Space Groups and Crystalline Structures

Part of the Springer Series in Solid-State Sciences book series (SSSOL, volume 153)


Molecules consist of positively charged nuclei and negatively charged electrons moving around them. If the translations and rotations of a molecule as a whole are excluded, then the motion of the nuclei, except for some special cases, consists of small vibrations about their equilibrium positions. Orthogonal operations (rotations through symmetry axes, reflections in symmetry planes and their combinations) that transform the equilibrium configuration of the nuclei of a molecule into itself are called the symmetry operations of the molecule. They form a group F of molecular symmetry. Molecules represent systems from finite (sometimes very large) numbers of atoms, and their symmetry is described by so-called point groups of symmetry. In a molecule it is always possible to so choose the origin of coordinates that it remains fixed under all operations of symmetry. All the symmetry elements (axes, planes, inversion center) are supposed to intersect in the origin chosen. The point symmetry of a molecule is defined by the symmetry of an arrangement of atoms forming it but the origin of coordinates chosen is not necessarily occupied by an atom.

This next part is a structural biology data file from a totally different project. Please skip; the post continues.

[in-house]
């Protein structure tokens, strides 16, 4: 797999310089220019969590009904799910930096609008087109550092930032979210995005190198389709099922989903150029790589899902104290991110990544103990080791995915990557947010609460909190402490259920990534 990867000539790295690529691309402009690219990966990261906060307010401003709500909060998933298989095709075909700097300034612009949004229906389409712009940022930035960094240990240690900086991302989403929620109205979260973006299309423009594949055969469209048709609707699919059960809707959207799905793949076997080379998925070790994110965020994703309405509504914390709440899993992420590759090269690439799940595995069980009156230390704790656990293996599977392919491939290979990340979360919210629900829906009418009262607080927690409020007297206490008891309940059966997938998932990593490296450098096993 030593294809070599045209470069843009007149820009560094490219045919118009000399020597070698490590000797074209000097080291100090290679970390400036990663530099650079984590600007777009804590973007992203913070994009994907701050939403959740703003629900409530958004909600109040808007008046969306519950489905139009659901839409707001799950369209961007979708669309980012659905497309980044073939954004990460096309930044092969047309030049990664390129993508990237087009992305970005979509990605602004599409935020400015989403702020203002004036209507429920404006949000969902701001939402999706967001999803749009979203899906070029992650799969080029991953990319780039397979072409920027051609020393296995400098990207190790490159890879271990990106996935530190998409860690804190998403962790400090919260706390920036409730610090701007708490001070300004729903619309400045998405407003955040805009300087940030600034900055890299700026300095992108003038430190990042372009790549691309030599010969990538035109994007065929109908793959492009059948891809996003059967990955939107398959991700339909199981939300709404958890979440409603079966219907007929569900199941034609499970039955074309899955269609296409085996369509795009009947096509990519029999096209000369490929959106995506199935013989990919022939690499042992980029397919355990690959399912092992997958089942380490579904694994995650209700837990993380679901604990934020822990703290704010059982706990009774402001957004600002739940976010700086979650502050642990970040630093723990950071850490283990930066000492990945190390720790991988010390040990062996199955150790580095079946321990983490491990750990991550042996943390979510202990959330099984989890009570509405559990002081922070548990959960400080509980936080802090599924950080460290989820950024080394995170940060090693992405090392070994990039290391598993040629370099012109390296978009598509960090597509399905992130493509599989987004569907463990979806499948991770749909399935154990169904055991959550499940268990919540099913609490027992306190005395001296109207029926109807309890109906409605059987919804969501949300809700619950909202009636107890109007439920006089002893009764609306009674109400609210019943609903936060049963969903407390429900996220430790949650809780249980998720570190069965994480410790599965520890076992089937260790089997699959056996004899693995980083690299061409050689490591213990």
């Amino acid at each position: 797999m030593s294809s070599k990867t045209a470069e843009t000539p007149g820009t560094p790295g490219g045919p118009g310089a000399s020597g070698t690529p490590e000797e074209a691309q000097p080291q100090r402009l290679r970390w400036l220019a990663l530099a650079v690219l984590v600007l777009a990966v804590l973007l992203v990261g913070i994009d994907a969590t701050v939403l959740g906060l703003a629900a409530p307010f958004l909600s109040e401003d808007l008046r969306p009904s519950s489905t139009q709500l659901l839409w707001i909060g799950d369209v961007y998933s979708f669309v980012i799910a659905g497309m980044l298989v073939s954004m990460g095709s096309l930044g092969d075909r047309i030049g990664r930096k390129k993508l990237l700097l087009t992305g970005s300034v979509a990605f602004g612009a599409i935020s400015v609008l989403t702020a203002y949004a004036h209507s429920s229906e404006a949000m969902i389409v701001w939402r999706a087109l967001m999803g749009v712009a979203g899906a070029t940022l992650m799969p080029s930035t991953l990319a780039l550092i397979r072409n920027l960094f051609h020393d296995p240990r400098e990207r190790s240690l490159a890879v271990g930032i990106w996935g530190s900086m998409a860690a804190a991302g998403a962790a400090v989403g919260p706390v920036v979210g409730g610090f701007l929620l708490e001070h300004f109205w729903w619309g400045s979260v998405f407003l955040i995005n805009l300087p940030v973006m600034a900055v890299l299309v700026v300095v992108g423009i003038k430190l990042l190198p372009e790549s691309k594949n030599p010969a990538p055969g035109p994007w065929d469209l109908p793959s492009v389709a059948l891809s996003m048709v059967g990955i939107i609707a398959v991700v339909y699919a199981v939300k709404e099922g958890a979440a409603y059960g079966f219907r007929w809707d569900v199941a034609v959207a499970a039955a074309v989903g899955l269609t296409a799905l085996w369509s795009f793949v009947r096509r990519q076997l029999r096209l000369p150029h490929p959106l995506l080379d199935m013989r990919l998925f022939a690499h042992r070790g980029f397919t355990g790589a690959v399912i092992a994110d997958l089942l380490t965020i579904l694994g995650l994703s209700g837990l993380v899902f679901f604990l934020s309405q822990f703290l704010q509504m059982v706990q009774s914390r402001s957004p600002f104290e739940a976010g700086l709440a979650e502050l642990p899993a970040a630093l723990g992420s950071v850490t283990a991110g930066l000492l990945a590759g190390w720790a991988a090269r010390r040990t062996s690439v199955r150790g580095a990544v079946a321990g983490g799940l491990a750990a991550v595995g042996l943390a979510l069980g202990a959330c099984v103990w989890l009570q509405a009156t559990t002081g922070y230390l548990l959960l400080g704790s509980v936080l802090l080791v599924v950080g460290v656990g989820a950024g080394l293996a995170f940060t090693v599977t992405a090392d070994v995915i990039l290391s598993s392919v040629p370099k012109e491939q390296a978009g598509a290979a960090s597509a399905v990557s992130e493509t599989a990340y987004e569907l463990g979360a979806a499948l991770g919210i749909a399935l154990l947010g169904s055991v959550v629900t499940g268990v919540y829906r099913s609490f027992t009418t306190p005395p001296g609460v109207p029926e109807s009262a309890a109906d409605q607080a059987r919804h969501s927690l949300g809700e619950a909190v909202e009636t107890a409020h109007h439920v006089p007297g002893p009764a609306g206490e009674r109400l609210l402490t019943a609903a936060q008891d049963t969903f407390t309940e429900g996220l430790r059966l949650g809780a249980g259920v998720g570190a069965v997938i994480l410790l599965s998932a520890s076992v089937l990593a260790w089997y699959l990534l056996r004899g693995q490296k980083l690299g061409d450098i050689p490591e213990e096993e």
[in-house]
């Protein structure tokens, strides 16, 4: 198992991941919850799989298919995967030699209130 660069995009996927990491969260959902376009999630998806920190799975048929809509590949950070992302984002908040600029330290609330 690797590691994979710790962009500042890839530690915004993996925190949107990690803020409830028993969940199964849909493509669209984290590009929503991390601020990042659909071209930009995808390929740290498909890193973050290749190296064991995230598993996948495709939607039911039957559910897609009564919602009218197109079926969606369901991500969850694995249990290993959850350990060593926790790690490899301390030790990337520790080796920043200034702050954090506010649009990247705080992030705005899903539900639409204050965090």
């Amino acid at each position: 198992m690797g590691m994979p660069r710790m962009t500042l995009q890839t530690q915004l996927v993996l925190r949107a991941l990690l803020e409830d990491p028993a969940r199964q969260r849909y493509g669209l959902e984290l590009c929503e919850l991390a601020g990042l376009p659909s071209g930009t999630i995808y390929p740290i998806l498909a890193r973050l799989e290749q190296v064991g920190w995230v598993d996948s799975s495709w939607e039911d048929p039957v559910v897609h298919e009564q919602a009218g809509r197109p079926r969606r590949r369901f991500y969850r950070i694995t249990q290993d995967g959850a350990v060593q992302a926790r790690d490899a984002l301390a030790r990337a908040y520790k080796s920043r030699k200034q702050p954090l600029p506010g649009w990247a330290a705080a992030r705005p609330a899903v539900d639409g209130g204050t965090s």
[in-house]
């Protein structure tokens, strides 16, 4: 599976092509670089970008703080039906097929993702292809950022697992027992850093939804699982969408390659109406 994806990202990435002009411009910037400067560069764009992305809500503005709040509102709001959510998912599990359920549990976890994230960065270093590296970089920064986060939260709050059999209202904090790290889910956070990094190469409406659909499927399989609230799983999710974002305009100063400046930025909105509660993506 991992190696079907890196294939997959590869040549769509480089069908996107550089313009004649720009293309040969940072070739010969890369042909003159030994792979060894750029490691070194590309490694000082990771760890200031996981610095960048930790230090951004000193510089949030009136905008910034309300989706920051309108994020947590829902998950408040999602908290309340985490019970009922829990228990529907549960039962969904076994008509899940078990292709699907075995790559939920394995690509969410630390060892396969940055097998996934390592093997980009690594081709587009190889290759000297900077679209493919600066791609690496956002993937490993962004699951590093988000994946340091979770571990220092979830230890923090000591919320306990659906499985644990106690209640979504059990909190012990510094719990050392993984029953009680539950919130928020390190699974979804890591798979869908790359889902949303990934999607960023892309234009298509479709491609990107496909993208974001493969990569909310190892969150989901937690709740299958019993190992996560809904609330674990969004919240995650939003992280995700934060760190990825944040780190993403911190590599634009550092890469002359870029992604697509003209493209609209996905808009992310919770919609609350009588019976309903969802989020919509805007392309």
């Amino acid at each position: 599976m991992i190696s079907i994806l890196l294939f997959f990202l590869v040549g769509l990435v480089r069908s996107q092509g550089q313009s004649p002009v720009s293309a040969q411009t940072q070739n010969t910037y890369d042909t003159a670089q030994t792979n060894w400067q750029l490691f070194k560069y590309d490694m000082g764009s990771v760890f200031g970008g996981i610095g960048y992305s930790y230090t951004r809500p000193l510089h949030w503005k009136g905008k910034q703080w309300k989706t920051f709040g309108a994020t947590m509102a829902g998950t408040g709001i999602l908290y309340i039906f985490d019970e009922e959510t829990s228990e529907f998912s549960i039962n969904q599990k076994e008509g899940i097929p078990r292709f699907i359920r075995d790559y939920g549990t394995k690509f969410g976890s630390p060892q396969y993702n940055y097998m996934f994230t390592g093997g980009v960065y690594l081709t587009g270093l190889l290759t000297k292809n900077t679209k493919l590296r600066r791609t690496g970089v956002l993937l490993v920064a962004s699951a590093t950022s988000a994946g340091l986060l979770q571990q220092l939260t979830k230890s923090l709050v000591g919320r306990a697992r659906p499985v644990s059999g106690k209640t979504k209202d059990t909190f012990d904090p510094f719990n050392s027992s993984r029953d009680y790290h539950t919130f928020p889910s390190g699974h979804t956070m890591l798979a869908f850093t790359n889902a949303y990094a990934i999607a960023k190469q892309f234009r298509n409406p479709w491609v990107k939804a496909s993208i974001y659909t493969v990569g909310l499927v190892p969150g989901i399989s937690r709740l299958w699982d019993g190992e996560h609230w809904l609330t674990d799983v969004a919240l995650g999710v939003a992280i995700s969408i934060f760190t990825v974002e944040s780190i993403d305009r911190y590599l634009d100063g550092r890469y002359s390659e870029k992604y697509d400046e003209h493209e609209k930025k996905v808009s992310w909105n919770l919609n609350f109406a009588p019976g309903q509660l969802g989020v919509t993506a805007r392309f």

Point Group Lattice Vector Point Symmetry Translation Vector Primitive Cell 
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© Springer-Verlag Berlin Heidelberg 2007

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